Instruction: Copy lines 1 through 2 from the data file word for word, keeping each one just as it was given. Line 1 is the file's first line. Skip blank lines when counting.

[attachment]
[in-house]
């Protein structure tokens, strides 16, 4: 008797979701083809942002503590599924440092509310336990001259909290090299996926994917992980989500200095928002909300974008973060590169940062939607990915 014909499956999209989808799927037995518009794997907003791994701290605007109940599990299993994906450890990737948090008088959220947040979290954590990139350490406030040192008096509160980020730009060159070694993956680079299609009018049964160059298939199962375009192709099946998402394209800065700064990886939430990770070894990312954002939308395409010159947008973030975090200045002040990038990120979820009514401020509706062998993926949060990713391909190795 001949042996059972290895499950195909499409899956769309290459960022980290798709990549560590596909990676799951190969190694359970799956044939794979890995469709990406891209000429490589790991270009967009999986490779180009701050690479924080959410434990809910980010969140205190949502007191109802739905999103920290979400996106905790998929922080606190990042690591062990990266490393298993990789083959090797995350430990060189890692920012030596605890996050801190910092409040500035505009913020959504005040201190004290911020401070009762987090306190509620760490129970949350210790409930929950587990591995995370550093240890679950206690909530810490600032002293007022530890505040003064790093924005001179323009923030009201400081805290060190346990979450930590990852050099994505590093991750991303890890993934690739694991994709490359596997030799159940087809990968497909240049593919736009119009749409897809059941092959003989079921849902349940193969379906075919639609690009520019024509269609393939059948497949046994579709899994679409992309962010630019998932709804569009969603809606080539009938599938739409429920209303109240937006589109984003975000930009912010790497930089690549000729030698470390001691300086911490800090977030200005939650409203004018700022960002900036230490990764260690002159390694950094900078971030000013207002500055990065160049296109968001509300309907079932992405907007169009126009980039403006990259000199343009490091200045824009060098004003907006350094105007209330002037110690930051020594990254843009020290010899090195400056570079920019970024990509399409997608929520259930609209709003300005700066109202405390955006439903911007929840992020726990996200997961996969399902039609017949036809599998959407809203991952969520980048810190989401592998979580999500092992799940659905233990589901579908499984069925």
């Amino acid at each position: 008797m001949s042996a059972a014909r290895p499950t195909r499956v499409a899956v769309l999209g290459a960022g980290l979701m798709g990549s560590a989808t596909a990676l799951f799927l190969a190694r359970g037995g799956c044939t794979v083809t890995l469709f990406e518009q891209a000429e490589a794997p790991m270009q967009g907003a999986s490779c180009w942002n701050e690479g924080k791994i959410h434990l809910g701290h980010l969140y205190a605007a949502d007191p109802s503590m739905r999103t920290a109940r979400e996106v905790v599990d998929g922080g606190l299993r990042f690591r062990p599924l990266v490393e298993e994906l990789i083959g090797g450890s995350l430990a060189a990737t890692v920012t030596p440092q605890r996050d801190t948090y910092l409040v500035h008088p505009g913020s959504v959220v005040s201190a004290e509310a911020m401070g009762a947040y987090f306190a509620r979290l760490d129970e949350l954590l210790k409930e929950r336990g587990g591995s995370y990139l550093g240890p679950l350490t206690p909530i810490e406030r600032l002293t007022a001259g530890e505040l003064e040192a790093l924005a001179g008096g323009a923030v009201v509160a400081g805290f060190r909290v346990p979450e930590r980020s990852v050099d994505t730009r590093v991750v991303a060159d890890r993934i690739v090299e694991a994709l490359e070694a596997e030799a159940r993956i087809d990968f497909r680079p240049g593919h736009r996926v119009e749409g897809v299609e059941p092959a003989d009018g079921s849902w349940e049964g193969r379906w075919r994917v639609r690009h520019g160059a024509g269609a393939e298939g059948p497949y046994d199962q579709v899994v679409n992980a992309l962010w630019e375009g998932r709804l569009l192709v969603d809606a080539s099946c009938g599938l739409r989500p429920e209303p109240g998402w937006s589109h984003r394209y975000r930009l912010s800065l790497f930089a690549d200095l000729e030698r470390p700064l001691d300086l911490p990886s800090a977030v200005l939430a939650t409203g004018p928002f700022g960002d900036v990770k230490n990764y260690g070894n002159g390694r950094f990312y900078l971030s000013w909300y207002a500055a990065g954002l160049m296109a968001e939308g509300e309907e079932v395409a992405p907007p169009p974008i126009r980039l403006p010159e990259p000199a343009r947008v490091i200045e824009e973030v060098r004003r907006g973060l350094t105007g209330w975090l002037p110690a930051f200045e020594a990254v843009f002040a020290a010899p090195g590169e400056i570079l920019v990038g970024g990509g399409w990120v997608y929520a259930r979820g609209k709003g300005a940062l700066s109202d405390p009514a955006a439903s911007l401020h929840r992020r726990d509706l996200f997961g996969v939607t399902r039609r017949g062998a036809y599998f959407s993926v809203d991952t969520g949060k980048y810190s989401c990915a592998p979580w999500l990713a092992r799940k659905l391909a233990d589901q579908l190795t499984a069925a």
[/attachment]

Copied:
[in-house]
């Protein structure tokens, strides 16, 4: 008797979701083809942002503590599924440092509310336990001259909290090299996926994917992980989500200095928002909300974008973060590169940062939607990915 014909499956999209989808799927037995518009794997907003791994701290605007109940599990299993994906450890990737948090008088959220947040979290954590990139350490406030040192008096509160980020730009060159070694993956680079299609009018049964160059298939199962375009192709099946998402394209800065700064990886939430990770070894990312954002939308395409010159947008973030975090200045002040990038990120979820009514401020509706062998993926949060990713391909190795 001949042996059972290895499950195909499409899956769309290459960022980290798709990549560590596909990676799951190969190694359970799956044939794979890995469709990406891209000429490589790991270009967009999986490779180009701050690479924080959410434990809910980010969140205190949502007191109802739905999103920290979400996106905790998929922080606190990042690591062990990266490393298993990789083959090797995350430990060189890692920012030596605890996050801190910092409040500035505009913020959504005040201190004290911020401070009762987090306190509620760490129970949350210790409930929950587990591995995370550093240890679950206690909530810490600032002293007022530890505040003064790093924005001179323009923030009201400081805290060190346990979450930590990852050099994505590093991750991303890890993934690739694991994709490359596997030799159940087809990968497909240049593919736009119009749409897809059941092959003989079921849902349940193969379906075919639609690009520019024509269609393939059948497949046994579709899994679409992309962010630019998932709804569009969603809606080539009938599938739409429920209303109240937006589109984003975000930009912010790497930089690549000729030698470390001691300086911490800090977030200005939650409203004018700022960002900036230490990764260690002159390694950094900078971030000013207002500055990065160049296109968001509300309907079932992405907007169009126009980039403006990259000199343009490091200045824009060098004003907006350094105007209330002037110690930051020594990254843009020290010899090195400056570079920019970024990509399409997608929520259930609209709003300005700066109202405390955006439903911007929840992020726990996200997961996969399902039609017949036809599998959407809203991952969520980048810190989401592998979580999500092992799940659905233990589901579908499984069925």